Look at a map of Key West: it’s a very small island, claustrophobically gridded by streets with only a few small slivers of public beaches. As somebody who usually seeks out the biggest, blankest spots on the map, this was not my usual destination. But every place has its own magic. Besides, I’ve already hit the Northwesternmost and Easternmost points and the geographic center of the U.S.A. Might as well add the Southernmost!
Key West – all 2 by 4 miles of it – is a mosh pit. Lots of people, everywhere, at all times. Except for early morning. That’s the best time for a quiet walk around town. (Well, except for the constantly crowing roosters! Why are there so many chickens in Key West?) Once we got away from the Duvall Street circus and the opulent waterfront hotels and into the interior of the island, we were amazed to discover whole neighborhoods of small, charmingly rundown houses inhabited by a cast of salty local characters. Authentic island life lives on Key West, if you go looking for it!
Once the dogs had a good walk, we parked them in the car in a shaded parking garage downtown, where they’d stay cool in the heat of the day and braved the more touristy parts of the island. After some Key Lime pie, we headed to Hemingway’s House. I love visiting writers’ residences but after waiting in line for 15 minutes with a bunch of tourists, most of whom I’d be willing to bet have read little Hemingway and a lot of things-to-do-in-Key-West-checklists, I stepped to the side.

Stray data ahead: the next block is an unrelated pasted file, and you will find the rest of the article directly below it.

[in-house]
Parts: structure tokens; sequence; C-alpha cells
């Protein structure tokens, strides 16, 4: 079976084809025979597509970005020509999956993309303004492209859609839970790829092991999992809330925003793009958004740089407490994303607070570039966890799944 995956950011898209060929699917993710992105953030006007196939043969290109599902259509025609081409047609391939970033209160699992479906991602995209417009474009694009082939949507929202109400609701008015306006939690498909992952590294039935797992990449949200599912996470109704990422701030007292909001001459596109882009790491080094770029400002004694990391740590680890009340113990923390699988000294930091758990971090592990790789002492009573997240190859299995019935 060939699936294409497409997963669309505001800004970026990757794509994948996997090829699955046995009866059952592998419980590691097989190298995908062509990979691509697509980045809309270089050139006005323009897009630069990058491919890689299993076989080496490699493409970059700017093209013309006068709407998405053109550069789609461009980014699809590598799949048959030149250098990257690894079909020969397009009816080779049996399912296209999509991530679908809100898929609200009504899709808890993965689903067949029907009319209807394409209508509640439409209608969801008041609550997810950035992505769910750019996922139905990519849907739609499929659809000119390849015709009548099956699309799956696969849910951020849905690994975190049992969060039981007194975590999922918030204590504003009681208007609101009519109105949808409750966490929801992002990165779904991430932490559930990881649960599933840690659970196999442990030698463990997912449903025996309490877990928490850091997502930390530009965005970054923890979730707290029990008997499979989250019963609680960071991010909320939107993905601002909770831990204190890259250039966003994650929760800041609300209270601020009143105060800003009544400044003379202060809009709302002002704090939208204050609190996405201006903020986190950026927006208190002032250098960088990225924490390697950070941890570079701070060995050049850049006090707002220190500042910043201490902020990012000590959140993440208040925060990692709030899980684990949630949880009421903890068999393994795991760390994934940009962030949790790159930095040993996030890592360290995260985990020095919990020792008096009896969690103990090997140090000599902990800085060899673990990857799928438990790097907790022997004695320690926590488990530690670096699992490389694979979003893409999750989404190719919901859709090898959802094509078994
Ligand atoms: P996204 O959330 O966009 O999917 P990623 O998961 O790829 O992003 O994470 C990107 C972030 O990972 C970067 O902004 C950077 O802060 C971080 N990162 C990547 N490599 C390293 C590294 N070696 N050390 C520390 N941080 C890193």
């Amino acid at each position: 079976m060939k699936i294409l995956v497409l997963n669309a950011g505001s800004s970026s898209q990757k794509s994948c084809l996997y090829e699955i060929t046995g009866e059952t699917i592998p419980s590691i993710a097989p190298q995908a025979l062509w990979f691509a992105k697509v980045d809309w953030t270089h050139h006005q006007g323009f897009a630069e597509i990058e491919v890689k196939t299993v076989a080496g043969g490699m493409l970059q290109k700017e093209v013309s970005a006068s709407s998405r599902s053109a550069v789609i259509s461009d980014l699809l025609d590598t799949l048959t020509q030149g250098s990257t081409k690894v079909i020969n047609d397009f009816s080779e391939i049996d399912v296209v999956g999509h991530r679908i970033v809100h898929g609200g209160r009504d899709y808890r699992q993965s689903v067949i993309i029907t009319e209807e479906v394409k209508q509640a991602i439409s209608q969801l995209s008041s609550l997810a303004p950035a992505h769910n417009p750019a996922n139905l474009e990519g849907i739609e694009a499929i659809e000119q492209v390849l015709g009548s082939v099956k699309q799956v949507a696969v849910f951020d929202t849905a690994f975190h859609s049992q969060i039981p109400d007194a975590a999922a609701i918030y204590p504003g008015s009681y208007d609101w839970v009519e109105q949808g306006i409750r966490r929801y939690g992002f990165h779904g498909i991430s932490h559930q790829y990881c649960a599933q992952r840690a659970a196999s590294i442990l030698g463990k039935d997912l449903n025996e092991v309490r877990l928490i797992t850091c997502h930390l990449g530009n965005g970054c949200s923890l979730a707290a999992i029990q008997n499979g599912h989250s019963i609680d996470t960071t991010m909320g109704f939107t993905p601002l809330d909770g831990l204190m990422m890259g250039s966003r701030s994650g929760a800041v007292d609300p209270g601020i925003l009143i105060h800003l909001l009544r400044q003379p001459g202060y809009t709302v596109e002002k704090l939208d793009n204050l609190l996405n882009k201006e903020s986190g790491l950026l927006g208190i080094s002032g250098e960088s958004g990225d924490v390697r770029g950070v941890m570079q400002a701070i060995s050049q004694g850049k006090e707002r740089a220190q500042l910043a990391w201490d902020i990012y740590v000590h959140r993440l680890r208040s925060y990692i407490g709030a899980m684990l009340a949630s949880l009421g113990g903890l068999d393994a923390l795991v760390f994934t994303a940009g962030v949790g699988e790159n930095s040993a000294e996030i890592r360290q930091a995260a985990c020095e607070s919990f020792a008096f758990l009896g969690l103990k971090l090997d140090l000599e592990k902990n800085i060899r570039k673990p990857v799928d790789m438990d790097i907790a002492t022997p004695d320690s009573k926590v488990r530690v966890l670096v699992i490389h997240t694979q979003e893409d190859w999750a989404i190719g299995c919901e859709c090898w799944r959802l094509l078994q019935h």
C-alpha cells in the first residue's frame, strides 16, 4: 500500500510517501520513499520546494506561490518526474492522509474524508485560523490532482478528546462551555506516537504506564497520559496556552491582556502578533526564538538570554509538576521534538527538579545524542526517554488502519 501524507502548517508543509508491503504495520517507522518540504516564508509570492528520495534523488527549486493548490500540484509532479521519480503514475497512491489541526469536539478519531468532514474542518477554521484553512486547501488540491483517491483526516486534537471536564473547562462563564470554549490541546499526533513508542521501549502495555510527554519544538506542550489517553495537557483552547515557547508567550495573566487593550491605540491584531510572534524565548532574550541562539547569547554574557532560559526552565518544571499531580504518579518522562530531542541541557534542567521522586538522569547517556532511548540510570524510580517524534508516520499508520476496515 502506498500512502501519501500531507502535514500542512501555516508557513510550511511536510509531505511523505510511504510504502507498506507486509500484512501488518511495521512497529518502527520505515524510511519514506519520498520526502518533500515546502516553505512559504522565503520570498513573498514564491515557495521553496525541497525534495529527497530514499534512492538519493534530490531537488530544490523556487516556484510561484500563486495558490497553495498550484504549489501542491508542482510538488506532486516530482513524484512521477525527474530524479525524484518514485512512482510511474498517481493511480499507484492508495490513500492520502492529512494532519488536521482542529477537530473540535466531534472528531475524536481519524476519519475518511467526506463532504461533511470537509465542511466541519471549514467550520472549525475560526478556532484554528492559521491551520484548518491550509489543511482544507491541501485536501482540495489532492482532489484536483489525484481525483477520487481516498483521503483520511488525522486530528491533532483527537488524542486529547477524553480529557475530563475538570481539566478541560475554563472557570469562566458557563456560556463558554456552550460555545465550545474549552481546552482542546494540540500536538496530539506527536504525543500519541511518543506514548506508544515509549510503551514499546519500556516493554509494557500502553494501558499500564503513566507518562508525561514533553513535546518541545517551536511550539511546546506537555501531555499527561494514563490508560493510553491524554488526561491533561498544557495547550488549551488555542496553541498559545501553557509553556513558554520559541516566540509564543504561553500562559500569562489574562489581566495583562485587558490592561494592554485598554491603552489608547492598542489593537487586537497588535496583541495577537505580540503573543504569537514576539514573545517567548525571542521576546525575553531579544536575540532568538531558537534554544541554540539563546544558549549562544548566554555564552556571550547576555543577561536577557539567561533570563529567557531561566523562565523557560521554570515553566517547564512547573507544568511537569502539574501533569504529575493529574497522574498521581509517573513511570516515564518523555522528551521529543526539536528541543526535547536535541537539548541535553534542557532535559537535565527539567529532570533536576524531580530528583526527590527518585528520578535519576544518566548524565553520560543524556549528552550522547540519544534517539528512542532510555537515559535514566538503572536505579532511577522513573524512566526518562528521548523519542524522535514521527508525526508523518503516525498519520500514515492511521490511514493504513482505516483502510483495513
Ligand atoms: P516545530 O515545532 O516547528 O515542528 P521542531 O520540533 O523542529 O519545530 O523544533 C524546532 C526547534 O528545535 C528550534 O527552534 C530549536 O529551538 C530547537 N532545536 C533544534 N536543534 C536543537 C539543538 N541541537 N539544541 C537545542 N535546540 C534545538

I would have loved to have found some magic corner in Papa’s place, but I knew the experience wasn’t going to be what I wanted it to be. Instead, I checked out a street artist’s wares, spread out on the sidewalk in front of the famous residence. An abstract of Hemingway Playing the Piano, painted on a “Sugared Lime” paint sample from Home Depot, caught my eye and I bought it from Jay the painter for the princely sum of $1 — my one Key West souvenir. I’d so much rather give a buck to an artist than $13 to a tourist trap.
Stay tuned for a post on the highlight of our trip to the Florida Keys: a sunset sail!
* This title is a somewhat bastardly tribute to the opening line of my all-time favorite chapter of any book, ever: the last chapter of Death in the Afternoon, which begins “If I could have made this enough of a book, it would have everything in it,” and then goes on to describe the sights, smells and sensations of summer in Spain in the most vivid yet understated poetics. It’s quintessential Hemingway. If you’ve never read Hemingway or never liked his books, or always avoided his grisly bullfighting treatise, do yourself a favor and read Chapter 20 of Death in the Afternoon.